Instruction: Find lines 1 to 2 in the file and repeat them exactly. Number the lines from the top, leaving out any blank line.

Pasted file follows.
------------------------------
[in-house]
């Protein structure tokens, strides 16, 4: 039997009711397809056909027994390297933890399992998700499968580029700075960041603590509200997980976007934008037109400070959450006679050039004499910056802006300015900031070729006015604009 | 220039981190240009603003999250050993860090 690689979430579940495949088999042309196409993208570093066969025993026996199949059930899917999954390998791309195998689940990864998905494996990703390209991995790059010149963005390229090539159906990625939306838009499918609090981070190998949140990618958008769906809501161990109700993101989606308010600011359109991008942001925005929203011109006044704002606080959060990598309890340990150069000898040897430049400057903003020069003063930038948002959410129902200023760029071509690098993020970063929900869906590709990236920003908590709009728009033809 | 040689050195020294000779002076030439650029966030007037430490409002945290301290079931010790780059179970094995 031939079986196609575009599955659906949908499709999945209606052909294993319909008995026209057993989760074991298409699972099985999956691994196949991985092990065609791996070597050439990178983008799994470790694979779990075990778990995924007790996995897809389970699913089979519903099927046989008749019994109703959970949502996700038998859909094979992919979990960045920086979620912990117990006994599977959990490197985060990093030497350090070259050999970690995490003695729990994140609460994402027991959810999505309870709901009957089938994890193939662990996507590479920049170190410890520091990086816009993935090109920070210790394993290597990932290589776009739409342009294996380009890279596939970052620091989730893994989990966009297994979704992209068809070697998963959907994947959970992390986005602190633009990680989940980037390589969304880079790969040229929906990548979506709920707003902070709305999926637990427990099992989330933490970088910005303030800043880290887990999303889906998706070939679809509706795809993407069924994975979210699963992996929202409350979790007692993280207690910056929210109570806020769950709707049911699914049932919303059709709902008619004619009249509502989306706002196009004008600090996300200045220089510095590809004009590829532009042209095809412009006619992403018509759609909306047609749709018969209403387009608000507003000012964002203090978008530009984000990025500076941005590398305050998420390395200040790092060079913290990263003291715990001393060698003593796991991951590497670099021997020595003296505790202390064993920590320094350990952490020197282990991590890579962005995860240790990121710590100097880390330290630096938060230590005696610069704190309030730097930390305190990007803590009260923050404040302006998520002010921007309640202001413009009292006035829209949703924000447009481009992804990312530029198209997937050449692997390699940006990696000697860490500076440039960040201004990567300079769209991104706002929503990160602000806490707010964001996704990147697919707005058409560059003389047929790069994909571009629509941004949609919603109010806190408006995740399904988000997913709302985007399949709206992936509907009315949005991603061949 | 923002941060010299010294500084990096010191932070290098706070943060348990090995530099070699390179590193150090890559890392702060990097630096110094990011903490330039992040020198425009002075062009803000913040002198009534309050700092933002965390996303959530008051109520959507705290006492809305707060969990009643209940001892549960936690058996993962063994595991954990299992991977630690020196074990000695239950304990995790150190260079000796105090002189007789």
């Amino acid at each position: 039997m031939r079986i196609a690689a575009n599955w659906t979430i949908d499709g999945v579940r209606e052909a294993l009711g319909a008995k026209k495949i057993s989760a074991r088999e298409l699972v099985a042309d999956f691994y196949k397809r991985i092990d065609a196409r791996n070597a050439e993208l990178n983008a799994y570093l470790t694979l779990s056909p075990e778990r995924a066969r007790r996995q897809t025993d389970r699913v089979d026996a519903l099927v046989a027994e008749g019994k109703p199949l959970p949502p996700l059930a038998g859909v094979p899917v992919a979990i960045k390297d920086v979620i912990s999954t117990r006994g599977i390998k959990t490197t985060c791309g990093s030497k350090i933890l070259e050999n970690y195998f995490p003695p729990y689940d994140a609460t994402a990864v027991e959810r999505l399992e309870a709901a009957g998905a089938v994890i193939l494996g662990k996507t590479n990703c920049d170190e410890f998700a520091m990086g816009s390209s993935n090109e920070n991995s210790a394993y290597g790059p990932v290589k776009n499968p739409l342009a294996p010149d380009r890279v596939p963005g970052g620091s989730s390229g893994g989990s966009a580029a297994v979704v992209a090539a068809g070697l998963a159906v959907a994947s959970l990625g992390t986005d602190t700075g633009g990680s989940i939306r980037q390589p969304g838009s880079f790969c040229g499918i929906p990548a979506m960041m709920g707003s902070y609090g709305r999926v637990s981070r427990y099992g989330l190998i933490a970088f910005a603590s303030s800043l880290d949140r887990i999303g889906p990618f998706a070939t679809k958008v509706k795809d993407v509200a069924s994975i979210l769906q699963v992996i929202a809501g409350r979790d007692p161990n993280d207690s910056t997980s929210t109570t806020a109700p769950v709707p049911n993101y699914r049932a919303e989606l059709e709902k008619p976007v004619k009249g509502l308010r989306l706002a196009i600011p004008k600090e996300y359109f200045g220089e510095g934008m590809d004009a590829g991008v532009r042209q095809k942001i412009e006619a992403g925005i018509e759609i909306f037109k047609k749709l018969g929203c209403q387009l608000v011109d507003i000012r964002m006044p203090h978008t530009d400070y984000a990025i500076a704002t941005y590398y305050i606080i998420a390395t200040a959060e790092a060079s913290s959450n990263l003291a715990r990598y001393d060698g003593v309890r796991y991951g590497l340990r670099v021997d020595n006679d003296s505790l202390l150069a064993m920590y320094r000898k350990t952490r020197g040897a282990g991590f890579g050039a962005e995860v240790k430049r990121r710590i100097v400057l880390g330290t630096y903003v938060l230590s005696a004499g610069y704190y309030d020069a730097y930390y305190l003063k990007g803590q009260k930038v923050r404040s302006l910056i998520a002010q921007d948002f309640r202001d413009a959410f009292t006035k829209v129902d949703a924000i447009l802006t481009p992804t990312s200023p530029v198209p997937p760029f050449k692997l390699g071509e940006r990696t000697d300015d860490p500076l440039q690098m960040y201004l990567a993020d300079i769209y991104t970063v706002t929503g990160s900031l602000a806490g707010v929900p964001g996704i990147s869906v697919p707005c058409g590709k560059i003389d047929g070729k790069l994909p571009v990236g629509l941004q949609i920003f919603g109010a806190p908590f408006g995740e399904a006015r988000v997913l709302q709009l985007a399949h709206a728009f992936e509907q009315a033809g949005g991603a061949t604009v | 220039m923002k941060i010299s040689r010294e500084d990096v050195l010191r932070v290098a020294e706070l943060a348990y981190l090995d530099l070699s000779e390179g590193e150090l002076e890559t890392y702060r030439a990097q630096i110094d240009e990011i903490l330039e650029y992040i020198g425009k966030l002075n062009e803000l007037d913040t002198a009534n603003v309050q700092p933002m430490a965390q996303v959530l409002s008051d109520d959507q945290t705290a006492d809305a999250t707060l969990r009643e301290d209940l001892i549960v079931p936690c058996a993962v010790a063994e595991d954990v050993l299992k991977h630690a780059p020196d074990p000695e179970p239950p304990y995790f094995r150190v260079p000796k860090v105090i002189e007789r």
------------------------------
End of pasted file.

[in-house]
């Protein structure tokens, strides 16, 4: 039997009711397809056909027994390297933890399992998700499968580029700075960041603590509200997980976007934008037109400070959450006679050039004499910056802006300015900031070729006015604009 | 220039981190240009603003999250050993860090 690689979430579940495949088999042309196409993208570093066969025993026996199949059930899917999954390998791309195998689940990864998905494996990703390209991995790059010149963005390229090539159906990625939306838009499918609090981070190998949140990618958008769906809501161990109700993101989606308010600011359109991008942001925005929203011109006044704002606080959060990598309890340990150069000898040897430049400057903003020069003063930038948002959410129902200023760029071509690098993020970063929900869906590709990236920003908590709009728009033809 | 040689050195020294000779002076030439650029966030007037430490409002945290301290079931010790780059179970094995 031939079986196609575009599955659906949908499709999945209606052909294993319909008995026209057993989760074991298409699972099985999956691994196949991985092990065609791996070597050439990178983008799994470790694979779990075990778990995924007790996995897809389970699913089979519903099927046989008749019994109703959970949502996700038998859909094979992919979990960045920086979620912990117990006994599977959990490197985060990093030497350090070259050999970690995490003695729990994140609460994402027991959810999505309870709901009957089938994890193939662990996507590479920049170190410890520091990086816009993935090109920070210790394993290597990932290589776009739409342009294996380009890279596939970052620091989730893994989990966009297994979704992209068809070697998963959907994947959970992390986005602190633009990680989940980037390589969304880079790969040229929906990548979506709920707003902070709305999926637990427990099992989330933490970088910005303030800043880290887990999303889906998706070939679809509706795809993407069924994975979210699963992996929202409350979790007692993280207690910056929210109570806020769950709707049911699914049932919303059709709902008619004619009249509502989306706002196009004008600090996300200045220089510095590809004009590829532009042209095809412009006619992403018509759609909306047609749709018969209403387009608000507003000012964002203090978008530009984000990025500076941005590398305050998420390395200040790092060079913290990263003291715990001393060698003593796991991951590497670099021997020595003296505790202390064993920590320094350990952490020197282990991590890579962005995860240790990121710590100097880390330290630096938060230590005696610069704190309030730097930390305190990007803590009260923050404040302006998520002010921007309640202001413009009292006035829209949703924000447009481009992804990312530029198209997937050449692997390699940006990696000697860490500076440039960040201004990567300079769209991104706002929503990160602000806490707010964001996704990147697919707005058409560059003389047929790069994909571009629509941004949609919603109010806190408006995740399904988000997913709302985007399949709206992936509907009315949005991603061949 | 923002941060010299010294500084990096010191932070290098706070943060348990090995530099070699390179590193150090890559890392702060990097630096110094990011903490330039992040020198425009002075062009803000913040002198009534309050700092933002965390996303959530008051109520959507705290006492809305707060969990009643209940001892549960936690058996993962063994595991954990299992991977630690020196074990000695239950304990995790150190260079000796105090002189007789």